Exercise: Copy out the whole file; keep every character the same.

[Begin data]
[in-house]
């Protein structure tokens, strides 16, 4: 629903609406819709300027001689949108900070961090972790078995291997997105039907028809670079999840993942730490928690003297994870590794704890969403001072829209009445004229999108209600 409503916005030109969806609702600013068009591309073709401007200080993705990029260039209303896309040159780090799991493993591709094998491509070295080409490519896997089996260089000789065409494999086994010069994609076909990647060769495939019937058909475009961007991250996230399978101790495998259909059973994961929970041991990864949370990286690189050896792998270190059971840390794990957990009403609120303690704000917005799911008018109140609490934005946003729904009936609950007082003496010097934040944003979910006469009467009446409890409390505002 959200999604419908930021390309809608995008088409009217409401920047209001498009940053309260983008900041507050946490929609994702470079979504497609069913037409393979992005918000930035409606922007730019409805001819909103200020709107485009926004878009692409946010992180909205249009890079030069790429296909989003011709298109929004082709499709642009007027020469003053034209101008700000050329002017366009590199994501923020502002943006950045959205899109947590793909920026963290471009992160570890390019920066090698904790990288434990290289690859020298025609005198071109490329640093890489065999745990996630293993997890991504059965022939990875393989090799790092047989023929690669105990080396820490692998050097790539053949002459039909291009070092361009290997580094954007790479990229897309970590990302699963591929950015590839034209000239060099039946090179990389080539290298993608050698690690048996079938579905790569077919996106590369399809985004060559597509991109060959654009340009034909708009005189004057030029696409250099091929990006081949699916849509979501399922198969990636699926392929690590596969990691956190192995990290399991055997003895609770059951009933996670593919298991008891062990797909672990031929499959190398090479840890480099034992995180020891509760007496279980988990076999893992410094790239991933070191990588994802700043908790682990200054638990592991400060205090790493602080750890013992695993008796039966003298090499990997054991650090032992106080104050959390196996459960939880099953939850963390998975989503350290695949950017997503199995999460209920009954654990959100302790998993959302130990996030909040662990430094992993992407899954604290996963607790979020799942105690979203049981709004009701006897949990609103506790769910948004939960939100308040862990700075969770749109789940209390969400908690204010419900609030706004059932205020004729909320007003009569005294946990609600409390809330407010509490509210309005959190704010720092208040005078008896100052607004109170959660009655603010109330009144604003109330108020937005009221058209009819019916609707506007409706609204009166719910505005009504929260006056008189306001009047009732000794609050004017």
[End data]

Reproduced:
[in-house]
């Protein structure tokens, strides 16, 4: 629903609406819709300027001689949108900070961090972790078995291997997105039907028809670079999840993942730490928690003297994870590794704890969403001072829209009445004229999108209600 409503916005030109969806609702600013068009591309073709401007200080993705990029260039209303896309040159780090799991493993591709094998491509070295080409490519896997089996260089000789065409494999086994010069994609076909990647060769495939019937058909475009961007991250996230399978101790495998259909059973994961929970041991990864949370990286690189050896792998270190059971840390794990957990009403609120303690704000917005799911008018109140609490934005946003729904009936609950007082003496010097934040944003979910006469009467009446409890409390505002 959200999604419908930021390309809608995008088409009217409401920047209001498009940053309260983008900041507050946490929609994702470079979504497609069913037409393979992005918000930035409606922007730019409805001819909103200020709107485009926004878009692409946010992180909205249009890079030069790429296909989003011709298109929004082709499709642009007027020469003053034209101008700000050329002017366009590199994501923020502002943006950045959205899109947590793909920026963290471009992160570890390019920066090698904790990288434990290289690859020298025609005198071109490329640093890489065999745990996630293993997890991504059965022939990875393989090799790092047989023929690669105990080396820490692998050097790539053949002459039909291009070092361009290997580094954007790479990229897309970590990302699963591929950015590839034209000239060099039946090179990389080539290298993608050698690690048996079938579905790569077919996106590369399809985004060559597509991109060959654009340009034909708009005189004057030029696409250099091929990006081949699916849509979501399922198969990636699926392929690590596969990691956190192995990290399991055997003895609770059951009933996670593919298991008891062990797909672990031929499959190398090479840890480099034992995180020891509760007496279980988990076999893992410094790239991933070191990588994802700043908790682990200054638990592991400060205090790493602080750890013992695993008796039966003298090499990997054991650090032992106080104050959390196996459960939880099953939850963390998975989503350290695949950017997503199995999460209920009954654990959100302790998993959302130990996030909040662990430094992993992407899954604290996963607790979020799942105690979203049981709004009701006897949990609103506790769910948004939960939100308040862990700075969770749109789940209390969400908690204010419900609030706004059932205020004729909320007003009569005294946990609600409390809330407010509490509210309005959190704010720092208040005078008896100052607004109170959660009655603010109330009144604003109330108020937005009221058209009819019916609707506007409706609204009166719910505005009504929260006056008189306001009047009732000794609050004017």